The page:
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The original item was published from 12/13/2019 2:35:16 PM to 12/13/2019 2:46:35 PM.

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Posted on: December 9, 2019

[ARCHIVED] Commercial fisherman jailed, has license suspended for lobster violations

This is Mario Morales

KEY WEST, December 9, 2019 – A Key West commercial fisherman headed to jail, can’t ply his trade for half a year and received numerous other penalties after pleading out December 4 to dozens of counts of possessing undersized lobster.

Mario Morales, 67, entered a straight-up plea to 41 counts of possessing undersized lobsters, plus one count each of interfering with a conservation officer, possession of wrung lobster tail on the water (considered a major violation) and having an improperly marked stone crab trap. Assistant State Attorney Nick Trovato represented the state.

Monroe County Judge Peary Fowler adjudicated Morales guilty on all counts and sentenced him to 90 days in the Monroe County Detention Center; suspended his Saltwater Products License for six months; put him on probation for 12 months; fined him $1,000; ordered him to pay $273 in court costs, $50 for the cost of prosecution, $40 for the cost of investigation and $100 for his public defender; ordered him to pay $500 into the Florida Fish and Wildlife Conservation Commission’s Marine Resources Conservation Trust Fund; and imposed 50 hours of community service.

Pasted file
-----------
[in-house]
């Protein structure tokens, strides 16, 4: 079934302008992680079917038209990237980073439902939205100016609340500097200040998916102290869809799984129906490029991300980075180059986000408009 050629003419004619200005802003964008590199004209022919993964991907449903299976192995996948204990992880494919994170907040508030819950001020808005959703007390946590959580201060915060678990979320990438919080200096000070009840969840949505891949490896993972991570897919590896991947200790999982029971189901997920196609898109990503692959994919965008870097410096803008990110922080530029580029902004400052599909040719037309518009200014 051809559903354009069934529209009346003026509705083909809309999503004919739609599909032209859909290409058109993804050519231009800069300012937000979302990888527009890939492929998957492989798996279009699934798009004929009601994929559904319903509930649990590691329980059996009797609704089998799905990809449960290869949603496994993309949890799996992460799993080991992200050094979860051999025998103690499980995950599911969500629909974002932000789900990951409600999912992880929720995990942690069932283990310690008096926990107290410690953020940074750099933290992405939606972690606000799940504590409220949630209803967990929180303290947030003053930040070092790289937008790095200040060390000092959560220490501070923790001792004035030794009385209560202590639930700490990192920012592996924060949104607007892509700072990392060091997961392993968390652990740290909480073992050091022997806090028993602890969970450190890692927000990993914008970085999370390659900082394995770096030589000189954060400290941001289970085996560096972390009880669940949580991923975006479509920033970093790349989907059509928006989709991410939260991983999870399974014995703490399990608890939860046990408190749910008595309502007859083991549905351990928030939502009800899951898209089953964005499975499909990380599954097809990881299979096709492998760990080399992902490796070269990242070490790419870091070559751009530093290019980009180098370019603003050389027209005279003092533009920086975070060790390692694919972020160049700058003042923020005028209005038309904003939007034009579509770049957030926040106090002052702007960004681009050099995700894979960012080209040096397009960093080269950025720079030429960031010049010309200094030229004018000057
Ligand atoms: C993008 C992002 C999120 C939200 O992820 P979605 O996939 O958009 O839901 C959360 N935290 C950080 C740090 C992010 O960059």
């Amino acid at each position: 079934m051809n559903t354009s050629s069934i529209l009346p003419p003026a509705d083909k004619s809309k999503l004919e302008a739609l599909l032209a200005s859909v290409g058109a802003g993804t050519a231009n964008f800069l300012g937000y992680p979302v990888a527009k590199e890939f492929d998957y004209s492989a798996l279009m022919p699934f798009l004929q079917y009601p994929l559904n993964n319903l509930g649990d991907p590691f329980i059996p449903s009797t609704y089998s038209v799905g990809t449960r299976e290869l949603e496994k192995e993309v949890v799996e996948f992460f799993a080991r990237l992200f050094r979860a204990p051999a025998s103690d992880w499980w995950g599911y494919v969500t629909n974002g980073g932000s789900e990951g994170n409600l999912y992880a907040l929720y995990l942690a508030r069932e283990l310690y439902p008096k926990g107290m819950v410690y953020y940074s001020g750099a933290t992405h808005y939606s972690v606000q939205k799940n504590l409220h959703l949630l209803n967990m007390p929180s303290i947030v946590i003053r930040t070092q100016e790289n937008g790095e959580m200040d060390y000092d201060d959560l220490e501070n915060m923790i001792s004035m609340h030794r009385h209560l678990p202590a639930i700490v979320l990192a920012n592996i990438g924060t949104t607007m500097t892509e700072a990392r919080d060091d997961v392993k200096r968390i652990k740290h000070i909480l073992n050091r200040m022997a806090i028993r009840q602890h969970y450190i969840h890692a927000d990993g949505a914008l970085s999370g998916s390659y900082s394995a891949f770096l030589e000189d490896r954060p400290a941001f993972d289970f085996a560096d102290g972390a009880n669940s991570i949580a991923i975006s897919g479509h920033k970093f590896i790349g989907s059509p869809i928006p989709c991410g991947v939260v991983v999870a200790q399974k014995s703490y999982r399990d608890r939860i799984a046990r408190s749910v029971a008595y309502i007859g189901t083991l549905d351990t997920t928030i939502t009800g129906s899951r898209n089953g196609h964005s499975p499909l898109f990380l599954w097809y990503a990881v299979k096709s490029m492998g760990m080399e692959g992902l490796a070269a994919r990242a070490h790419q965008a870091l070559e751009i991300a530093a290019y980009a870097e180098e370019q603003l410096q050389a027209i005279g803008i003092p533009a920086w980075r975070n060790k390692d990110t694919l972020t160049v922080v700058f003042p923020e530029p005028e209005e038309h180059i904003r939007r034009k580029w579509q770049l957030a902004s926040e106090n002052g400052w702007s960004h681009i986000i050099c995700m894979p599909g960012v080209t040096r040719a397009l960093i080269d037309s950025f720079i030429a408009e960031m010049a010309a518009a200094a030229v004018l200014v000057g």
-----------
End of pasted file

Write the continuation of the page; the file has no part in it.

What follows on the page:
FWC officers Martin Messier and Glen Way were on patrol around 12:25 p.m. November 11, 2017, in Lakes Passage (Gulf of Mexico waters) off Key West when they saw Morales’ boat, Virginia, and saw him pulling stone crabs from a trap. As they approached for a marine-fisheries inspection, they saw Morales dumping a bucket of wrung lobster tails overboard. Messier ordered him to stop but he continued, then rinsed out the bucket.

When the officers boarded his boat, they found a stone crab trap with a number on it not assigned to Morales. They continued their inspection and in the hatch (which was nailed shut and had to be pried open), they found another bucket with 41 undersized and wrung lobster tails.

A lobster’s tail cannot be wrung (separated) from its body while the harvester is on the water; lobsters must be brought back to land in whole condition. When the tail is separated from the body on land, it must be greater than 5.5 inches.

While Messier and Way escorted Morales’ boat to shore to take him to jail, he urinated in a bucket and poured it overboard, so he was also cited for discharging raw sewage into the water.

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